—Sponsored article by CSA Group
Electricity is playing a major role in transforming the auto industry. But beyond the popularity of electric vehicles (EVs) among consumers, EVs are also beginning to help meet global climate change goals through integration with renewable energy and smart grid systems.
With these seemingly infinite opportunities, manufacturers of vehicles and charging equipment are trying to quickly produce and launch their products in the global market. The challenge, however, is developing and harmonizing standards for these emerging technologies to protect public safety, all while facilitating commerce and trade in this rapidly evolving industry.
A new whitepaper by CSA Group sheds light on the current state of the EV market, the work underway by some of the world’s leading standards development organizations (SDO), and what manufacturers can do to navigate the complex regulatory environment.
EVs: a three-part system
As homes are still the most popular locations to charge EVs, it is critical that EVSE products carry the appropriate certification marks. Standards already exist for home EVSE, many of which have been harmonized across North America. Charging stations in industrial or public locations will be subject to certification requirements in local codes that typically adopt the Canadian Electrical Code or the National Electrical Code for stations located in the United States. As EVSE also facilitates communications with the grid, reference documents are being developed by SAE International to guide communication requirements between EVSE and the home area network or smart meter.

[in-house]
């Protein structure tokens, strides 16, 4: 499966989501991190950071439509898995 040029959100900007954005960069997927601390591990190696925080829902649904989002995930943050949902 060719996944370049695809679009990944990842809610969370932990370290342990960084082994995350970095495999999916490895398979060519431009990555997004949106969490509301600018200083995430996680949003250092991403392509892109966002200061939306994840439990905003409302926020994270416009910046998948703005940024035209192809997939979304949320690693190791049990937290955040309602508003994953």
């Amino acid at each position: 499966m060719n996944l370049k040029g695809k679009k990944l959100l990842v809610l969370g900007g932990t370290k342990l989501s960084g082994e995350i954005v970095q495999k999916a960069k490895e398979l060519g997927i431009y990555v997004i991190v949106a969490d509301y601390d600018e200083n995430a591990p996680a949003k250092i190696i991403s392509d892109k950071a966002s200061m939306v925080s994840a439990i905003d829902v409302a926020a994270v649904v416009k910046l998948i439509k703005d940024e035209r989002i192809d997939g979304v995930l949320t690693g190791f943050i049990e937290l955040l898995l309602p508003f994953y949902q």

Several different geometries for plugs exist in the market, posing significant challenges for worldwide adoption and adding infrastructure costs. Potential safety issues also arise when, for instance, customers try to convert a charger to a different plug. Global standards can help industry and government to successfully address these economic and safety issues.
The pressure for reduced charging time and increased range are pushing battery pack design to performance limits. Fortunately, a wide array of standards and reference documents are helping to alleviate these pressures. One key standard is the IEC 62660 Series for lithium-ion batteries. Two parts of this standard, performance and reliability/abuse testing, have been adopted by CSA Group. SDOs are also actively researching how batteries can be more safely used in new commercial vehicles, refurbished petroleum-powered buses, and stationary energy storage systems.
Get involved in standards development
As emerging technologies typically evolve before standards are published, it is critical that product designers offer their input early in the process through national technical committees. These committees work closely with national SDOs, such as CSA Group, in developing standards that ultimately inform a country’s “vote” for the International Electrotechnical Commission’s (IEC) process. When
adopting IEC standards into North America, the draft standards are published for feedback, offering stakeholders another opportunity to provide valuable input before standards are finalized.
Once standards are in place, manufacturers should continue to work closely with trusted SDOs and certifying bodies to obtain the right certification marks. With experience in the field of EV technology, CSA Group can offer guidance and certification services to help get your product to market as quickly and efficiently as possible.